Webbing, also known as mind mapping, is a non-linear graphical organization technique for brainstorming a story idea, process, or concept. It is a common tool used everywhere from elementary schools to Fortune 500 companies. When you web an idea, you start with a central topic and then quickly add several branches. Once an initial web is created, each of the individual branches can be mined further to generate sub-ideas.
MindManager 6.0.4 Mac is a visual organizational tool that you can use to collect and organize—or web—a variety of ideas that may have a single obvious theme, but that may not have obvious, direct relationships to each other. Similar to NovaMind Software’s NovaMind, MindManager allows you to sequence complex ideas into an easily understandable form and gives you the ability to link documents, images, timelines, and organizational charts to your idea maps, making a range of information available in a single document.
MindManager 6 is the Mac version of a product that’s been available on Windows for about 12 years. Rather than doing a straight port from the Windows version to the Mac, Mindjet built a brand new application, paying strict attention to Apple’s design guidelines, making MindManager feel as familiar as Apple’s
MindManager ships with seven pre-defined templates for creating standard maps, such as organizational charts and to-do lists, but the strength of the program is really unleashed when you start with a completely blank document and let the ideas roll out of your head and onto the page. Hitting the return key creates new sub-topics from the main topic. Holding down the Command key while pressing return creates a new sub-topic from the currently selected sub-topic, making it easy to let the ideas flow. This is similar to features found in other mind-mapping programs, which often have hot keys for creating new topics and sub-topics.
Once you’ve finished your initial brainstorming session, it’s easy to go back and format or reorganize the information in a more precise manner. You can change the colors of topics, move them around the map, rearrange topic levels, add priority or completion levels to each item, and even add documents, images, graphics, or notes to any item on the page. All of these changes can be accomplished easily, typically with the click of a single button. And, while it is possible to add Web-page hyperlinks or links to external documents, it is also possible to attach entire documents or images to your mind map so it becomes a repository for the all the files associated with a project.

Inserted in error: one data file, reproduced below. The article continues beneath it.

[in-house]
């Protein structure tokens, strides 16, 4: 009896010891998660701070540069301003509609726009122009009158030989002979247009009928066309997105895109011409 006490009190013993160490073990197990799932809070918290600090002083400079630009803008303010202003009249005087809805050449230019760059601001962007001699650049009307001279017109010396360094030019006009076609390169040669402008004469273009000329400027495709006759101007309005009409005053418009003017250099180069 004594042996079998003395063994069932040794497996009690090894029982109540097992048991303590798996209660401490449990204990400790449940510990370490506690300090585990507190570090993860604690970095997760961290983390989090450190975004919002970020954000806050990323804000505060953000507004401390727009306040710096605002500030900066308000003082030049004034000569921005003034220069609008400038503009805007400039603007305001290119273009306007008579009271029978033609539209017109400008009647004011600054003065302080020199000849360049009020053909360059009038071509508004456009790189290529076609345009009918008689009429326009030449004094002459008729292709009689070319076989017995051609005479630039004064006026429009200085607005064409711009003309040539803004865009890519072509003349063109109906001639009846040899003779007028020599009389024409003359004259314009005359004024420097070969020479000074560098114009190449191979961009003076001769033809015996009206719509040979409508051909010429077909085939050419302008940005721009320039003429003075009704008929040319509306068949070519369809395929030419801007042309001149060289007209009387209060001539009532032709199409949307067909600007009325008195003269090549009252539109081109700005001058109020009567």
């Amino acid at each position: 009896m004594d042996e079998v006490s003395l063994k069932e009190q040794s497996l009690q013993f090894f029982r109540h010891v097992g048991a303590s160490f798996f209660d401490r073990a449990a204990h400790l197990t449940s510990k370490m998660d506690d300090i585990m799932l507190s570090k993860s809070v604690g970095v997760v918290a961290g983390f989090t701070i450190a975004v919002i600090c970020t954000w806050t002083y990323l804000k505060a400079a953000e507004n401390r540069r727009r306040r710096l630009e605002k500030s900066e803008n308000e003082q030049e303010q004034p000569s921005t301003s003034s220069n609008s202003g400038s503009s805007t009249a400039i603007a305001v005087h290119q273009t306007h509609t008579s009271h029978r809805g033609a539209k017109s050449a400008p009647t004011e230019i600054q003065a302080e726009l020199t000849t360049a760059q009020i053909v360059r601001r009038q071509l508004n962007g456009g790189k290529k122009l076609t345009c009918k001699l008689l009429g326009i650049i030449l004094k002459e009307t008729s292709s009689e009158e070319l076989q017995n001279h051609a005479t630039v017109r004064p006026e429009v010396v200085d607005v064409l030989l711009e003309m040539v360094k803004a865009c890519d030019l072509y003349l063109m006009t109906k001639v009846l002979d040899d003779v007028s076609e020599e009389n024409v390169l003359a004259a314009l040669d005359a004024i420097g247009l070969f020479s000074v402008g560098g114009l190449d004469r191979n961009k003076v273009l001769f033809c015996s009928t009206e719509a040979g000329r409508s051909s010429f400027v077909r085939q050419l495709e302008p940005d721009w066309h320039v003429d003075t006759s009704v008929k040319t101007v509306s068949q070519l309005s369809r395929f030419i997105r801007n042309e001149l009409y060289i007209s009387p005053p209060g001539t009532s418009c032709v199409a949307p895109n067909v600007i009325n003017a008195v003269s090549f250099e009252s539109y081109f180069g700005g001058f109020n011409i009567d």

Once you’ve created your map, you can easily share it by exporting it as a PDF, JPG, TIFF, or PNG file. Or, you can export the entire map in outline form, including all your notes, as text. Better yet, Mindjet offers a free viewer on its Web site that allows you to view and print your mind map. Using the viewer also allows other people to open attached documents, provided they have the applications necessary to view the attached documents.
MindManager’s XML-based file format is compatible across platforms, but the company acknowledges that the Windows version has more functionality than the Mac version, in particular in the realm of Microsoft Office integration. For example, if you were to attach an Excel spreadsheet to your document, you can actually manipulate the data from within MindManager with the Windows version. In the Mac version, the spreadsheet is read-only—you can’t change anything without opening Excel. This is a minor shortcoming to an otherwise excellent program.
Macworld’s buying advice
Mindjet’s MindManager 6.0.4 offers an elegant user interface and excellent tools for brainstorming, webbing, and mapping everything from major projects to simple school reports. The program provides myriad ways to graphically organize your ideas and share them with colleagues and collaborators. While this initial Mac release lacks some features found in the Windows version, the program is a strong addition to the existing slate of Mac brainstorming apps.
Jeffery Battersby is a writer and network analyst who still maps his mind with a Moleskine notebook.
MindManager makes it easy to brainstorm and then visually organize your ideas into a coherent plan of action.